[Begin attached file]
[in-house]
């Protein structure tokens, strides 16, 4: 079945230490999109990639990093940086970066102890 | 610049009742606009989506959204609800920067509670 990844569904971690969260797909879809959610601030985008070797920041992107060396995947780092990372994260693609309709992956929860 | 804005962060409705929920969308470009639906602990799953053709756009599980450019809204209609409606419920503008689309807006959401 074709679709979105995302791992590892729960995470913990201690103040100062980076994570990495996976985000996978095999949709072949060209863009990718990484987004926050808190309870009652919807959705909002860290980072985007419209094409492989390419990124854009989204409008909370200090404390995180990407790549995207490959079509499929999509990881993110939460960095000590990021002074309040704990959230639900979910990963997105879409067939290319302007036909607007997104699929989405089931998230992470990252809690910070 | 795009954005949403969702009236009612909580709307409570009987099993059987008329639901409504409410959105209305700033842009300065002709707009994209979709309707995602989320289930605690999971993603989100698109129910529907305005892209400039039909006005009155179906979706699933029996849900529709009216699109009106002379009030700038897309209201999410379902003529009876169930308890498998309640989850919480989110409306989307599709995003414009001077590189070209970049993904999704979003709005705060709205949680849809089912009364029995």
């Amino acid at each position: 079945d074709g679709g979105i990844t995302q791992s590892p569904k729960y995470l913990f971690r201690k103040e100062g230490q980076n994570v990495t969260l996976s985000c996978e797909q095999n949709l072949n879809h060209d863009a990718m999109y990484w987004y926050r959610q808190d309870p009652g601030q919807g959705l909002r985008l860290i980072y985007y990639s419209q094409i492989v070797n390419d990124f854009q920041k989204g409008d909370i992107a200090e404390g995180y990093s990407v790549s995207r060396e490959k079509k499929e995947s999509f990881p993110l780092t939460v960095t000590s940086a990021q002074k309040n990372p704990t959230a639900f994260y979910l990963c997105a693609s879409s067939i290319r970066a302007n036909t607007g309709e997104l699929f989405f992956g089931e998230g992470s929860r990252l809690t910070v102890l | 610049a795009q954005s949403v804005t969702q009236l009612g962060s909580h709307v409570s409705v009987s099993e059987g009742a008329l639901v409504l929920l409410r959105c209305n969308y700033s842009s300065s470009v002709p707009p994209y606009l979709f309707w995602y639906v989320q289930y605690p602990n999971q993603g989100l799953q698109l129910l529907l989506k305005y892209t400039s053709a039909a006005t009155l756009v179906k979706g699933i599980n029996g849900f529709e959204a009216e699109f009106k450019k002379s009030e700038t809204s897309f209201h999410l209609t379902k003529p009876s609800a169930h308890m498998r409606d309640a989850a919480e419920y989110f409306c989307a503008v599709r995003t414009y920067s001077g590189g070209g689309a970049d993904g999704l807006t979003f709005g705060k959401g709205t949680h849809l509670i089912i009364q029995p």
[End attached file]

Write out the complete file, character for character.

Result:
[in-house]
């Protein structure tokens, strides 16, 4: 079945230490999109990639990093940086970066102890 | 610049009742606009989506959204609800920067509670 990844569904971690969260797909879809959610601030985008070797920041992107060396995947780092990372994260693609309709992956929860 | 804005962060409705929920969308470009639906602990799953053709756009599980450019809204209609409606419920503008689309807006959401 074709679709979105995302791992590892729960995470913990201690103040100062980076994570990495996976985000996978095999949709072949060209863009990718990484987004926050808190309870009652919807959705909002860290980072985007419209094409492989390419990124854009989204409008909370200090404390995180990407790549995207490959079509499929999509990881993110939460960095000590990021002074309040704990959230639900979910990963997105879409067939290319302007036909607007997104699929989405089931998230992470990252809690910070 | 795009954005949403969702009236009612909580709307409570009987099993059987008329639901409504409410959105209305700033842009300065002709707009994209979709309707995602989320289930605690999971993603989100698109129910529907305005892209400039039909006005009155179906979706699933029996849900529709009216699109009106002379009030700038897309209201999410379902003529009876169930308890498998309640989850919480989110409306989307599709995003414009001077590189070209970049993904999704979003709005705060709205949680849809089912009364029995």
């Amino acid at each position: 079945d074709g679709g979105i990844t995302q791992s590892p569904k729960y995470l913990f971690r201690k103040e100062g230490q980076n994570v990495t969260l996976s985000c996978e797909q095999n949709l072949n879809h060209d863009a990718m999109y990484w987004y926050r959610q808190d309870p009652g601030q919807g959705l909002r985008l860290i980072y985007y990639s419209q094409i492989v070797n390419d990124f854009q920041k989204g409008d909370i992107a200090e404390g995180y990093s990407v790549s995207r060396e490959k079509k499929e995947s999509f990881p993110l780092t939460v960095t000590s940086a990021q002074k309040n990372p704990t959230a639900f994260y979910l990963c997105a693609s879409s067939i290319r970066a302007n036909t607007g309709e997104l699929f989405f992956g089931e998230g992470s929860r990252l809690t910070v102890l | 610049a795009q954005s949403v804005t969702q009236l009612g962060s909580h709307v409570s409705v009987s099993e059987g009742a008329l639901v409504l929920l409410r959105c209305n969308y700033s842009s300065s470009v002709p707009p994209y606009l979709f309707w995602y639906v989320q289930y605690p602990n999971q993603g989100l799953q698109l129910l529907l989506k305005y892209t400039s053709a039909a006005t009155l756009v179906k979706g699933i599980n029996g849900f529709e959204a009216e699109f009106k450019k002379s009030e700038t809204s897309f209201h999410l209609t379902k003529p009876s609800a169930h308890m498998r409606d309640a989850a919480e419920y989110f409306c989307a503008v599709r995003t414009y920067s001077g590189g070209g689309a970049d993904g999704l807006t979003f709005g705060k959401g709205t949680h849809l509670i089912i009364q029995p």